Given these universal patterns of individual differences in personality, it is conceivable that individuals control their mental mechanisms according to their personality traits just as they would do according to their physical traits. If true, the selection pressure on personality differences will be reduced and genetic variation in personality will be maintained.

Put differently, we propose that individuals deal not only with their outer environments, such as ecology and society, but also with their УinternalФ environments by using their mental mechanisms. It has been argued that humans are endowed with a particularly large number of domain-specific mental mechanisms (Cosmides & Tooby, 1992, Hirschfeld & Gelman, 1994, James, 1890, Pinker, 1997, Pinker, 2002). Via these different mental mechanisms, humans can respond to a wide variety of environmental challenges. For instance, it is reported that humans have a set of domain-specific reasoning mechanisms that enable them to cope with a variety of adaptive social problems such as dyadic social exchange (Cosmides & Tooby, 1992), collective action (Hiraishi & Hasegawa, 2000), and alliance formation (Brown & Moore, 2000). Such mental mechanisms allow humans to cope with situations ranging from relatively small and simple societies to huge complex social structures like global market economies and nation states. Considering the large number of mental mechanisms that enable us to cope with a variety of external environmental challenges, it is therefore also plausible that these mechanisms enable us to enjoy wider internal environmental variation as well. In other words, because humans have a large number of mental mechanisms, they should be able to adapt well regardless of the personality inherited from their parents.

This hypothesis states that the genetic variance in personality will be maintained because it is, from an evolutionary point of view, meaningless. This does not mean, however, that personality is meaningless for individuals, but rather suggests that it is important for individuals to cope with their Уpersonality environmentФ and control their mental mechanisms accordingly. It is also important for individuals to assess the personality of others around them because such knowledge is a useful cue for understanding and predicting their social environments. Hence, personality differences are important although they are meaningless from an evolutionary point of view.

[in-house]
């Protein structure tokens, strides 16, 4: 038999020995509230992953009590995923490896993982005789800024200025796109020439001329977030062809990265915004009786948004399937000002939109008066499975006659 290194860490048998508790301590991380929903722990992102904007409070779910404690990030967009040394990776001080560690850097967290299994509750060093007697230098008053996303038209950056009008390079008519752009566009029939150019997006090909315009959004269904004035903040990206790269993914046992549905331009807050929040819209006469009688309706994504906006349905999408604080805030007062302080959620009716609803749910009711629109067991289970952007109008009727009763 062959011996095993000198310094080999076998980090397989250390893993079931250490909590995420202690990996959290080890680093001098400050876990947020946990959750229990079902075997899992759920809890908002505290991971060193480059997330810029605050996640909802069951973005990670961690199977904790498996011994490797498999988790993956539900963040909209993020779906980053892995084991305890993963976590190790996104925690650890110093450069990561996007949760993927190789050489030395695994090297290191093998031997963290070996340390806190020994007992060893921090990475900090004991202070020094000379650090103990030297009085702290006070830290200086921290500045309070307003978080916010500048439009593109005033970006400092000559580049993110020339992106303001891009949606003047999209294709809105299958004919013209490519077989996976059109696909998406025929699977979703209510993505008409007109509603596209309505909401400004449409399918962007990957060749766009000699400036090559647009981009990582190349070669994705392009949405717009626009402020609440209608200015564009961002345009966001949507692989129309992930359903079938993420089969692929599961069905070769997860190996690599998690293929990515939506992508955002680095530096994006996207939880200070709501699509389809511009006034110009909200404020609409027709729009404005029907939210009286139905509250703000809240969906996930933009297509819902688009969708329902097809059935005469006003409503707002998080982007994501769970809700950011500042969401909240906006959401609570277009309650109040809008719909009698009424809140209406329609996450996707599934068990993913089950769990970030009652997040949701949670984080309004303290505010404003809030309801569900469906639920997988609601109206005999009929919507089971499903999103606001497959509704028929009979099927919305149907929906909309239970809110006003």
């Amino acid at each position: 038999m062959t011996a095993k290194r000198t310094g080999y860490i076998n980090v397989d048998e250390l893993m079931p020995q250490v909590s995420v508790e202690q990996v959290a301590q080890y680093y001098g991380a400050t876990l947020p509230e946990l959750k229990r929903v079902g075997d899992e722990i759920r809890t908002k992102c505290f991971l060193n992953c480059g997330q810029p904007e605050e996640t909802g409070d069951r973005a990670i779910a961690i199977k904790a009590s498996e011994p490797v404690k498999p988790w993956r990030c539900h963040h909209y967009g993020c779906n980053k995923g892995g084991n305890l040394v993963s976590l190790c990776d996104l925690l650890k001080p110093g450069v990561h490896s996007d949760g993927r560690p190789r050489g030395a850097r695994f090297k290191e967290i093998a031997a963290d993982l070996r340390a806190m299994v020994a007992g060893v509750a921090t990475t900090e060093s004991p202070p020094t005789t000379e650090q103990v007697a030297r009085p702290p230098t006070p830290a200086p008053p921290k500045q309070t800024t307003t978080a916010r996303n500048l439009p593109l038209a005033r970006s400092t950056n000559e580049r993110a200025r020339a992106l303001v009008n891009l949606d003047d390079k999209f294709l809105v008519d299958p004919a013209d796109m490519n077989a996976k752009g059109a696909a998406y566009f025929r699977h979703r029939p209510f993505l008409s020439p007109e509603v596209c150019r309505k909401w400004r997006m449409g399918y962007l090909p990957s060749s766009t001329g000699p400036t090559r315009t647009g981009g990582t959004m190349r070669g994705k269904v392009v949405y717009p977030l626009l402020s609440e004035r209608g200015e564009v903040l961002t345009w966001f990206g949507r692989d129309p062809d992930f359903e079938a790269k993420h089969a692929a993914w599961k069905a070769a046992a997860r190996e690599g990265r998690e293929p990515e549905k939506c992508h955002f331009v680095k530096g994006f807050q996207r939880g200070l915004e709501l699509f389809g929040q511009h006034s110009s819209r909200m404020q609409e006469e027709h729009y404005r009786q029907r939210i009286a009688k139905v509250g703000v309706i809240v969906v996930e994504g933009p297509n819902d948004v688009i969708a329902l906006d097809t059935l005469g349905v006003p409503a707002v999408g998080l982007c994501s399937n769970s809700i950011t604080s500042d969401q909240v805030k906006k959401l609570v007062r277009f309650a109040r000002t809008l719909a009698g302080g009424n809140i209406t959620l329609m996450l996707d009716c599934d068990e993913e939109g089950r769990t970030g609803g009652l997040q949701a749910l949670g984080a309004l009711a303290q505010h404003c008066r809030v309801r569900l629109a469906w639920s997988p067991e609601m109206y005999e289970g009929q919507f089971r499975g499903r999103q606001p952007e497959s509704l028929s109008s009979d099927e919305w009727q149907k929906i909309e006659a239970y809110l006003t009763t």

1.3. Examination of our internal environmental hypothesis of personality using twin data 

Our hypothesis is based on several assumptions, the most central being that humans adaptively control their mental mechanisms to meet their personality environment. In the following section, we present evidence that our level of trust toward strangers is controlled by extraversion and agreeableness.

Trust is crucial when engaging in social relationships. If individuals cannot trust their partners, it is impossible for them to construct and maintain mutually beneficial social relationship. Researchers agree that it is important to discriminate trust of neighbors, where there is both a history and future prospect of interaction, from trust of strangers, where both are lacking (Knight, 2001, Macy & Sato, 2002, Stolle, 2001, Yamagishi, 1998, Yamagishi, 2001). Trusting and engaging in social relations with strangers make us susceptible to vicious outsiders, but if strangers are never trusted, we will not create any new social relationships and will incur an opportunity cost if a stranger is trustworthy.

Several researchers have attempted to explain the emergence and evolution of trust of strangers (Cook, 2001). Among them, Yamagishi (1998, 2001) labeled trust of strangers as general trust and discriminated it from trust of neighbors, which he referred to as assurance of security. Based on a game-theoretic analysis, he argued that in a social environment where opportunity costs are high, individuals should set their general trust level higher. A number of studies support this theory. For example, Macy and Sato (2002) conducted an agent-based computer simulation and demonstrated that social mobility, which affects opportunity costs, influences the level of general trust in a population. Yamagishi and Yamagishi (1994) also reported that in the United States, which has an open and flexible society, people are generally more trusting than people in Japan, which has a closed collectivistic society. Differences between people who show high general trust and low general trust have been observed with regard to their level of cognition and their behavior in social settings, such as the Prisoner's Dilemma Game (e.g., Hayashi et al., 1999, Hiraishi et al., 2004, Yamagishi et al., 1999).

Yamagishi's theory states that our general trust level should be adjusted according to our social environment. This suggests that every individual possesses a mental mechanism for general trust, which is activated by facultative (environmental) rather than genetic factors. However, it is possible that even if general trust itself is not heritable, it is reactively heritable through other psychological traits. This is because the fitness of individuals cannot be improved by simply adjusting their general trust level according to their social environment (i.e., opportunity cost); it also requires adjustment according to their internal environment such as personality.